Thursday, September 29, 2011


One of the places I've diverged from others: the schooling of Miss Alice.  We are seriously considering the pros and cons and wherewithal of homeschooling this small firecracker.  There is reading and praying and lots and lots of talking involved.  I come to the topic in fits and starts, which is why I have yet to tell you about it much at all.

In the mean time, I've joined a small group of women in a preschool co-op.

We take turns each week, teaching the children.

It was my turn yesterday.  The letter B and number 1.  Have I mentioned that our preschool is comprised of three boys and Alice?

They all did so well, even though I was terrified.

We sang songs, talked, pretended to be honeybees, ate a snack of Bread and Bananas, and made stripey Bumble B's.

It was kind of awesome.

Tuesday, September 27, 2011

the best offense

I'm tired of opinions.  Everyone has one (or several).

We do a lot of things that seem to generate opinions from other people.

I'm not sure why they feel the need to share with me.

I've heard about schooling and sickness and deadly nut allergies, bed times and discipline and the spacing of additional children.

In every case I'm citing, the opinions weren't favorable ones.  And in most cases, they weren't even kind.

Is there something about my face that welcomes people to tell me that I'm doing it wrong?

I've been wondering about that quite a bit.

So, dear readers, I'm turning to you for advice.  What do you do when someone offers an opinion about how you're living your life that you don't like, or even worse, is based on erroneous assumptions that make you want to punch the opinion-offerer in the nose?  I'm guessing you don't throw any punches.

Thursday, September 22, 2011

strange and mostly about television

Nothing connects these things, it's what happens to my brain these days when not regularly exercised.

- - -

The paci removal project is done and gone, as far as I'm concerned.  We're actually able to talk about pacifiers around Alice without her getting upset and weird about it, asking me to get hers back from the store.  My feelings about the experiment follow:

1. Having Alice give the paci's to a completely unconnected stranger (aka the clerk at the pet store) was exactly what we needed to do.  If it had been Chip or me taking them away, she would have seen us as an enemy.  This way, whenever we talked about it afterward, especially when she was asking about where they were and suggesting that maybe we get them back, I was able to say that they were at the store and then discuss her awesome fish.  A nice deflection, there.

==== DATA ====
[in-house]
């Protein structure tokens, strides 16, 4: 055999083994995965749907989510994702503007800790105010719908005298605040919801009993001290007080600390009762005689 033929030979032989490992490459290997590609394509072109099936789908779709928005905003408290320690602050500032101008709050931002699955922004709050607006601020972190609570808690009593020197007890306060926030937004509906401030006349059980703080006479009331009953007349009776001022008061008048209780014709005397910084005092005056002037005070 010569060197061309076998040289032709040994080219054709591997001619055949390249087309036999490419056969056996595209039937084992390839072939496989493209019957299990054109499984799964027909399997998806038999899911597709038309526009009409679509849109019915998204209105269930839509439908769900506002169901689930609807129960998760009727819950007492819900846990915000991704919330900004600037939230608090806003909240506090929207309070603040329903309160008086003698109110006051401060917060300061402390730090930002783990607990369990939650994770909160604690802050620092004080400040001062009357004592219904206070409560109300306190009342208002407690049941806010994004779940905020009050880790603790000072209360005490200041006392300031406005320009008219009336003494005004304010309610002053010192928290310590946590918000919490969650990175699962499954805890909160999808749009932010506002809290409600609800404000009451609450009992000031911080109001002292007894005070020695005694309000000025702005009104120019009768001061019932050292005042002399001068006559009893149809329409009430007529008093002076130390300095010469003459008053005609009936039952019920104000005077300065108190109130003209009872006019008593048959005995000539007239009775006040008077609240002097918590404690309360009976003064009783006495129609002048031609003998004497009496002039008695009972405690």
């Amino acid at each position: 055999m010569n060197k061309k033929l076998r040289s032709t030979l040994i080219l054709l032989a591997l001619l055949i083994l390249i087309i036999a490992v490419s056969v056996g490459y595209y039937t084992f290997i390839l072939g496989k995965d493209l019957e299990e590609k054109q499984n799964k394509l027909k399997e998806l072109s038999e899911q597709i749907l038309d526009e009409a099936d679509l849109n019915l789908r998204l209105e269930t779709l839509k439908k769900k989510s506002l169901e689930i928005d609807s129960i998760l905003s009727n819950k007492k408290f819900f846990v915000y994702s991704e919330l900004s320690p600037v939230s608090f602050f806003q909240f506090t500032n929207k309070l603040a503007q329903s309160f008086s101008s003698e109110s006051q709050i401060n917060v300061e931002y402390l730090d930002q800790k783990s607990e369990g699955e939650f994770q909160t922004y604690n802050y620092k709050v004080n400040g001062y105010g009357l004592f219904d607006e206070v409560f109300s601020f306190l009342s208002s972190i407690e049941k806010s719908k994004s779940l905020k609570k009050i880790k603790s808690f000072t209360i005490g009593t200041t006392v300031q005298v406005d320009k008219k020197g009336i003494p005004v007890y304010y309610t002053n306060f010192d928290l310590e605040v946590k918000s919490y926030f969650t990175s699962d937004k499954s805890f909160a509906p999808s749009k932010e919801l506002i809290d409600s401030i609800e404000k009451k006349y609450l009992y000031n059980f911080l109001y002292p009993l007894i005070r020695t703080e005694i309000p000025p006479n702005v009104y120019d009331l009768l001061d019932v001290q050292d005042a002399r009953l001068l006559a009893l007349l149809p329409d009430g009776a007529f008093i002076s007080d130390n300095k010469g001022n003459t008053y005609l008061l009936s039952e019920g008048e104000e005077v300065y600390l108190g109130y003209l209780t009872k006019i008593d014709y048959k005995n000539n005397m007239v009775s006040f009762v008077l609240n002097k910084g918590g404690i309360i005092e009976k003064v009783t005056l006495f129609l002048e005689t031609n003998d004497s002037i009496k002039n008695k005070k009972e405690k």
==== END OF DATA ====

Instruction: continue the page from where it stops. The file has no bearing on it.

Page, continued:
2. Speaking of the store clerk, it turns out that we gave her a once-in-a-lifetime experience, because as we were leaving, she told us that she'd never had someone pay with pacifiers before and couldn't wait to tell her friends about it.

3. I should have considered more deeply the fact that I would become the Designated Fish Caretaker.  I'm curious how many of my goldfish and hamsters that my mom was feeding, caring for, and when I wasn't in the room--- watching?  Because the other thing that I wasn't expecting is how mind-numbingly entertaining they are.  Or, at least, how one can spend an HOUR in front of the aquarium in slack-jawed awe.

4. They're all still alive, btw.  And of course, now that I've said it out loud and now that our two-week warranty is up, I'm expecting a dramatic fishy death any day now.

5. Also, despite my best imaginings, no new baby fish either.

6. One side effect of the paci removal is that Alice is now strangely worried about losing everything.  I'm answering this question on a regular basis: Can I keep ___?---- as in, Can I keep my toothbrush?  Can I keep my blanket?  Can I keep Olivia the Pig?

- - -

I think it's a product of brain calcification that I'm THIS excited for a new season of Super Why to have started on Monday.

On that note:
1. Has Super Why jumped the shark since they added a cuddly talking dog to their group of Super Readers?

2. It would appear that Wonder Red has a new disturbing hip gyration in her rhyming dance.  Has anyone else noticed this?

3. And further, either the kid doing the voice for Pig is going through puberty, or they've recast the dude, because: TOTALLY DIFFERENT VOICE.

4. Lastly, I think the writers are actually trying to age Baby Joy - because the baby who was merely crying and laughing and had barely any hair at all for several seasons is now sporting a flowing mane of toddler hair and talking up a storm.  It's weird, is what I'm saying.

- - -

Do you think it's weird that Alice runs around the house at 7pm singing WHEEEEEEL --- OF --- FORTUNNNNNNE!!!!!!!!!!!!

- - -

I'm not ashamed to admit that I watched All My Children yesterday, and plan to do so again tomorrow and Friday.  It's the last few days of an institution, after all.  Plus: Sarah Michelle Gellar talking about vampires!

- - -

I miss milk.

When I'm pregnant I can't consume milk in ANY form without serious consequences.  No more needs to be said about the particulars.

But I really do miss milk, especially in the frozen dessert form.


Monday, September 19, 2011

From the bottom to the top

I write to you from the exotic locale of flat on my back.